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A private hospital in Surrey says it is "reviewing the notes" of any cancer patients treated by a former consultant urologist after he was dismissed.
Spire Gatwick Park Hospital suspended Paul Miller in December last year. This was only one of the hospitals where he worked.
1,200 cancer patients have been assessed over fears they may have been mistreated by a former consultant urologist, Surrey & Sussex Healthcare NHS Trust has said.
All of the bladder and prostrate cancer patients were seen by consultant urologist Paul Miller between 2006 and 2012.
A review of their care by the Royal College of Surgeons found that 27 of the patients "came to harm" as a result of the treatment they received.
A small number of others received care that "fell below the standards we would expect" but were not harmed as a consequence, a statement said.
Mr Miller was dismissed from the Trust and has been banned from treating cancer patients pending an investigation by the General Medical Council.
- Concerned East Surrey Hospital patients can call a helpline on 0808 168 7754 Monday to Friday, between 11am and 7pm.
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For cancer survivor Greig Trout, beating the disease twice has been an inspiration.
He is now trying to inspire other sufferers with his video diary chronicling the '101 things to do when you survive'.
Unfortunately for many other patients, cancer is not caught early enough and 160,000 people still die from the disease each year in the UK.
Experts say better diagnosis rates have the potential to save thousands of lives, as well as saving money on expensive treatment for late-stage cancers.
ITV News reporter Sascha Williams reports.
It is "vital" people check with their GPs as soon as something unusual happens to their bodies if they want the best chance to beat cancer, according to a healthy charity.
Sara Hiom, director of early diagnosis at Cancer Research UK explained:
Diagnosing cancer at its earliest stages is crucial to give patients the best chance of survival.
There are a number of reasons why cancer may be diagnosed at an advanced stage.
For some cancers, such as pancreatic, symptoms are often only noticeable once the tumour has already started to spread. But for many others there are chances for the cancer to be picked up earlier.
It's vital that people are aware of their body and if they notice anything unusual for them they should visit their GP. And GPs play a critical role of course, knowing when symptoms need to be investigated and referring patients promptly for tests.
If four of the most common cancers - colon, rectal, lung and ovarian - were diagnosed early, it could save the NHS £44 million in treatment costs ever year, a report has found.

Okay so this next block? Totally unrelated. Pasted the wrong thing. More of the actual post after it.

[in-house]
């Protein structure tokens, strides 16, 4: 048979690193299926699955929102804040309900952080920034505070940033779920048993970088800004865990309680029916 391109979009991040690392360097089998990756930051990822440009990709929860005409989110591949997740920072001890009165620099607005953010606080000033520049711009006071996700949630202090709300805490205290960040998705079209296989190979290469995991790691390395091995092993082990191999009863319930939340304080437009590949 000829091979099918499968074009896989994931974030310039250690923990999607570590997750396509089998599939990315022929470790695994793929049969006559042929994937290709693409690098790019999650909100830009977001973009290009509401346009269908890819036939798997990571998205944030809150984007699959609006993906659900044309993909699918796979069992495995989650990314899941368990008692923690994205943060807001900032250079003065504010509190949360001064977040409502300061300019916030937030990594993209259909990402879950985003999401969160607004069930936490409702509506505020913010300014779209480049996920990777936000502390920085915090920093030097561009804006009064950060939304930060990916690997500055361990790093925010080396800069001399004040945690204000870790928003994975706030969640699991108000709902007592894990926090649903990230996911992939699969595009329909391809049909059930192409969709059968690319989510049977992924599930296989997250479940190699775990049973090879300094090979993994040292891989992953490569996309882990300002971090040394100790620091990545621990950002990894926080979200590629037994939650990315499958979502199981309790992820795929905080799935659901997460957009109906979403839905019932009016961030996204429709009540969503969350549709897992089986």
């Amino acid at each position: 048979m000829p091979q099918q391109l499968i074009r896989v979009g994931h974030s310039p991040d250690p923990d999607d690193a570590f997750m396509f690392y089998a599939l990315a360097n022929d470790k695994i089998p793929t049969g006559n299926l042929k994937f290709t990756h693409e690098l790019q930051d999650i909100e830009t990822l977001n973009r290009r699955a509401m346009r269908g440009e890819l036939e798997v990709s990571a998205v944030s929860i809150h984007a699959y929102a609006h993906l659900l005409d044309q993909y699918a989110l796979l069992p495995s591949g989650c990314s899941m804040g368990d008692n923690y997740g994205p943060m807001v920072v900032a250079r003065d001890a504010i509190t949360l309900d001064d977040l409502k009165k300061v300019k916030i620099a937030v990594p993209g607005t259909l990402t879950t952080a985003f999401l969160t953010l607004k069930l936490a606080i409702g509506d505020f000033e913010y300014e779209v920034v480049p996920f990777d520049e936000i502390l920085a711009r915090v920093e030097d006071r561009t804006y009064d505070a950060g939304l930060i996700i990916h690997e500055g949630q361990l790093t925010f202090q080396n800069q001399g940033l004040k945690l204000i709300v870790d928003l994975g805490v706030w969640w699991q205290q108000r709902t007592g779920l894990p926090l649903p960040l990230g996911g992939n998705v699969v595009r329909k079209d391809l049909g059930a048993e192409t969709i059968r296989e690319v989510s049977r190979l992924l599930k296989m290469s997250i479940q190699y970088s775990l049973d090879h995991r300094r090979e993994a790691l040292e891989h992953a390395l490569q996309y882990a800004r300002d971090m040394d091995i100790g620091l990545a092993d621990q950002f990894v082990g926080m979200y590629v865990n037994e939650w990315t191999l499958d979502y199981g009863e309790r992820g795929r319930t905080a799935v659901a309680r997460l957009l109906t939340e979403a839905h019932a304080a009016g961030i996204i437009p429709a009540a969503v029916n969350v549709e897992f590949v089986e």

According to Cancer Research UK's report, Incisive Health:
- Early diagnosis in those cancers would benefit at least 11,000 patients.
- Diagnosis figures for seven cancers in England - breast, colorectal (bowel), lung, melanoma (skin), Non-Hodgkins Lymphoma, ovarian and prostate - showed that 46% were detected at a late stage in 2012.
- Breast cancer had the best diagnosis rate - 83% of cases of were identified early, highlighting the benefits of national screening.
Almost half of cancers diagnosed in England are discovered late, knocking back the chances of successful treatment, according to a report.
Some 52,000 cancer patients could improve their chances of survival if they were diagnosed early - and save the NHS £210 million, the report from Cancer Research UK claims.
Experts believe if all cancer patients had tumours detected earlier an extra 5,000 people would survive five years or more after their initial diagnosis.
Lung cancer had the worst record of delayed diagnosis, with 77% of cases being spotted late.
Early-stage tumours can often be removed by surgery, but once a cancer has started to spread around the body it becomes much more difficult and costly to treat.
Scientists believe a wild berry native to North America may strengthen the effectiveness of a chemotherapy drug commonly used to treat pancreatic cancer.
Researchers at King's College Hospital and the University of Southampton found that adding extracts of the berry to chemotherapy cycles may improve the effectiveness of conventional drugs.
The team tested the effectiveness of chokeberry (Aronia melanocarpa) in killing off cancer cells.
Chokeberry is a wild berry that grows on the eastern side of North America and is high in vitamins and antioxidants.
The research was published online in the Journal of Clinical Pathology.